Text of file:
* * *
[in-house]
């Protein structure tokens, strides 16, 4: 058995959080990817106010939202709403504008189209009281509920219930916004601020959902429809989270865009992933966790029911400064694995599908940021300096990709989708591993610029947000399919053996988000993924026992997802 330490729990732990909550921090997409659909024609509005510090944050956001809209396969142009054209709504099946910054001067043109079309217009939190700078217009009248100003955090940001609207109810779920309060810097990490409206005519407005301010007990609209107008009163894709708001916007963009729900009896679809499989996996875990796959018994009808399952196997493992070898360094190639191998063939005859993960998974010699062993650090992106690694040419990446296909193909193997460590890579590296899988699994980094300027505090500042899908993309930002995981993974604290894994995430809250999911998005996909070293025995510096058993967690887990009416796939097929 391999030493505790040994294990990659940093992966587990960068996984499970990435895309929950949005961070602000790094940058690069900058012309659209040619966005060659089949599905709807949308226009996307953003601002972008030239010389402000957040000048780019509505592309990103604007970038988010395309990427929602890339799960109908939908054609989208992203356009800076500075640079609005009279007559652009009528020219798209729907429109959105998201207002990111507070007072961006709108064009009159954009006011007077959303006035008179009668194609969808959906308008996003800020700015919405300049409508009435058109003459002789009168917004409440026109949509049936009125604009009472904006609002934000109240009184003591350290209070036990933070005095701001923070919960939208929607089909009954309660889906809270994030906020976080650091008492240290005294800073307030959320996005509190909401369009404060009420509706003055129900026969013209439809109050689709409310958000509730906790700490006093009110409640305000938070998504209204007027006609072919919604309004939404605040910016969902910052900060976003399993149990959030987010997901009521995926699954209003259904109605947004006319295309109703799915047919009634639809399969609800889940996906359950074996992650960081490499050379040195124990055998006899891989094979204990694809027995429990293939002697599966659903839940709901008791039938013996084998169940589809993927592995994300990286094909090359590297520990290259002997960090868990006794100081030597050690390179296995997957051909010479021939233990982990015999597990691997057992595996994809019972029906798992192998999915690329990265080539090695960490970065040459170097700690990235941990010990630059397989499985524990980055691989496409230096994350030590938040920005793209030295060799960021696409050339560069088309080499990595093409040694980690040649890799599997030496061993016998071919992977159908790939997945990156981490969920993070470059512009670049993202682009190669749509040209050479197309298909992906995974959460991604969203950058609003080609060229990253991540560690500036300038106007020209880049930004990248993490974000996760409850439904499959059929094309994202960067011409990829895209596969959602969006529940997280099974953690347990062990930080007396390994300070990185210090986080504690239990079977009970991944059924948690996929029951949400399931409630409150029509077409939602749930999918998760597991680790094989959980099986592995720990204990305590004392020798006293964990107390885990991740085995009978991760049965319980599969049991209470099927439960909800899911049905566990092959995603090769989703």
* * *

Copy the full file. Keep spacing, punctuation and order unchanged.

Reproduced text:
[in-house]
């Protein structure tokens, strides 16, 4: 058995959080990817106010939202709403504008189209009281509920219930916004601020959902429809989270865009992933966790029911400064694995599908940021300096990709989708591993610029947000399919053996988000993924026992997802 330490729990732990909550921090997409659909024609509005510090944050956001809209396969142009054209709504099946910054001067043109079309217009939190700078217009009248100003955090940001609207109810779920309060810097990490409206005519407005301010007990609209107008009163894709708001916007963009729900009896679809499989996996875990796959018994009808399952196997493992070898360094190639191998063939005859993960998974010699062993650090992106690694040419990446296909193909193997460590890579590296899988699994980094300027505090500042899908993309930002995981993974604290894994995430809250999911998005996909070293025995510096058993967690887990009416796939097929 391999030493505790040994294990990659940093992966587990960068996984499970990435895309929950949005961070602000790094940058690069900058012309659209040619966005060659089949599905709807949308226009996307953003601002972008030239010389402000957040000048780019509505592309990103604007970038988010395309990427929602890339799960109908939908054609989208992203356009800076500075640079609005009279007559652009009528020219798209729907429109959105998201207002990111507070007072961006709108064009009159954009006011007077959303006035008179009668194609969808959906308008996003800020700015919405300049409508009435058109003459002789009168917004409440026109949509049936009125604009009472904006609002934000109240009184003591350290209070036990933070005095701001923070919960939208929607089909009954309660889906809270994030906020976080650091008492240290005294800073307030959320996005509190909401369009404060009420509706003055129900026969013209439809109050689709409310958000509730906790700490006093009110409640305000938070998504209204007027006609072919919604309004939404605040910016969902910052900060976003399993149990959030987010997901009521995926699954209003259904109605947004006319295309109703799915047919009634639809399969609800889940996906359950074996992650960081490499050379040195124990055998006899891989094979204990694809027995429990293939002697599966659903839940709901008791039938013996084998169940589809993927592995994300990286094909090359590297520990290259002997960090868990006794100081030597050690390179296995997957051909010479021939233990982990015999597990691997057992595996994809019972029906798992192998999915690329990265080539090695960490970065040459170097700690990235941990010990630059397989499985524990980055691989496409230096994350030590938040920005793209030295060799960021696409050339560069088309080499990595093409040694980690040649890799599997030496061993016998071919992977159908790939997945990156981490969920993070470059512009670049993202682009190669749509040209050479197309298909992906995974959460991604969203950058609003080609060229990253991540560690500036300038106007020209880049930004990248993490974000996760409850439904499959059929094309994202960067011409990829895209596969959602969006529940997280099974953690347990062990930080007396390994300070990185210090986080504690239990079977009970991944059924948690996929029951949400399931409630409150029509077409939602749930999918998760597991680790094989959980099986592995720990204990305590004392020798006293964990107390885990991740085995009978991760049965319980599969049991209470099927439960909800899911049905566990092959995603090769989703």